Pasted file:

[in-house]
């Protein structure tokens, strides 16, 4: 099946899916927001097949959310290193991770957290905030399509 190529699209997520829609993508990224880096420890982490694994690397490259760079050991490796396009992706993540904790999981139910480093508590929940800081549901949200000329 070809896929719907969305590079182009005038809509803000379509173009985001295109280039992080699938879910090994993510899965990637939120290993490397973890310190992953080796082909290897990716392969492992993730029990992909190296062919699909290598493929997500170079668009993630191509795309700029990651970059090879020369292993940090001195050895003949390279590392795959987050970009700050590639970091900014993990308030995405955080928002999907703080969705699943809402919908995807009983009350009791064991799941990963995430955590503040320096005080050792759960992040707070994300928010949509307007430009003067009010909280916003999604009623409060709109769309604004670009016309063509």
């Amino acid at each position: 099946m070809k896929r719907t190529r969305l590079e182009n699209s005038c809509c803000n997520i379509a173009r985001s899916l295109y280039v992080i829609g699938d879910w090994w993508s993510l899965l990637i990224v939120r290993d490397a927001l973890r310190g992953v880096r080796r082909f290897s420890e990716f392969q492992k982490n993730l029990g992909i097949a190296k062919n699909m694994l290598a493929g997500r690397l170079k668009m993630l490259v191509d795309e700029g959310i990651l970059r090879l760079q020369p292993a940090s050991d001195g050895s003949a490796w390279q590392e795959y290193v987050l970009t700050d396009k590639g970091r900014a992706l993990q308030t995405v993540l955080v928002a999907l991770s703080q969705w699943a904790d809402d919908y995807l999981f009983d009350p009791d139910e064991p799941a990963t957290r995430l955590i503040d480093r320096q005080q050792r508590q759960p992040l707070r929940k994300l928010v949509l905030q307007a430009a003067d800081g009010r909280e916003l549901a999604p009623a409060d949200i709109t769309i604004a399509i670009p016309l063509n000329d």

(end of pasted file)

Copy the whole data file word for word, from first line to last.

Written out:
[in-house]
């Protein structure tokens, strides 16, 4: 099946899916927001097949959310290193991770957290905030399509 190529699209997520829609993508990224880096420890982490694994690397490259760079050991490796396009992706993540904790999981139910480093508590929940800081549901949200000329 070809896929719907969305590079182009005038809509803000379509173009985001295109280039992080699938879910090994993510899965990637939120290993490397973890310190992953080796082909290897990716392969492992993730029990992909190296062919699909290598493929997500170079668009993630191509795309700029990651970059090879020369292993940090001195050895003949390279590392795959987050970009700050590639970091900014993990308030995405955080928002999907703080969705699943809402919908995807009983009350009791064991799941990963995430955590503040320096005080050792759960992040707070994300928010949509307007430009003067009010909280916003999604009623409060709109769309604004670009016309063509």
């Amino acid at each position: 099946m070809k896929r719907t190529r969305l590079e182009n699209s005038c809509c803000n997520i379509a173009r985001s899916l295109y280039v992080i829609g699938d879910w090994w993508s993510l899965l990637i990224v939120r290993d490397a927001l973890r310190g992953v880096r080796r082909f290897s420890e990716f392969q492992k982490n993730l029990g992909i097949a190296k062919n699909m694994l290598a493929g997500r690397l170079k668009m993630l490259v191509d795309e700029g959310i990651l970059r090879l760079q020369p292993a940090s050991d001195g050895s003949a490796w390279q590392e795959y290193v987050l970009t700050d396009k590639g970091r900014a992706l993990q308030t995405v993540l955080v928002a999907l991770s703080q969705w699943a904790d809402d919908y995807l999981f009983d009350p009791d139910e064991p799941a990963t957290r995430l955590i503040d480093r320096q005080q050792r508590q759960p992040l707070r929940k994300l928010v949509l905030q307007a430009a003067d800081g009010r909280e916003l549901a999604p009623a409060d949200i709109t769309i604004a399509i670009p016309l063509n000329d």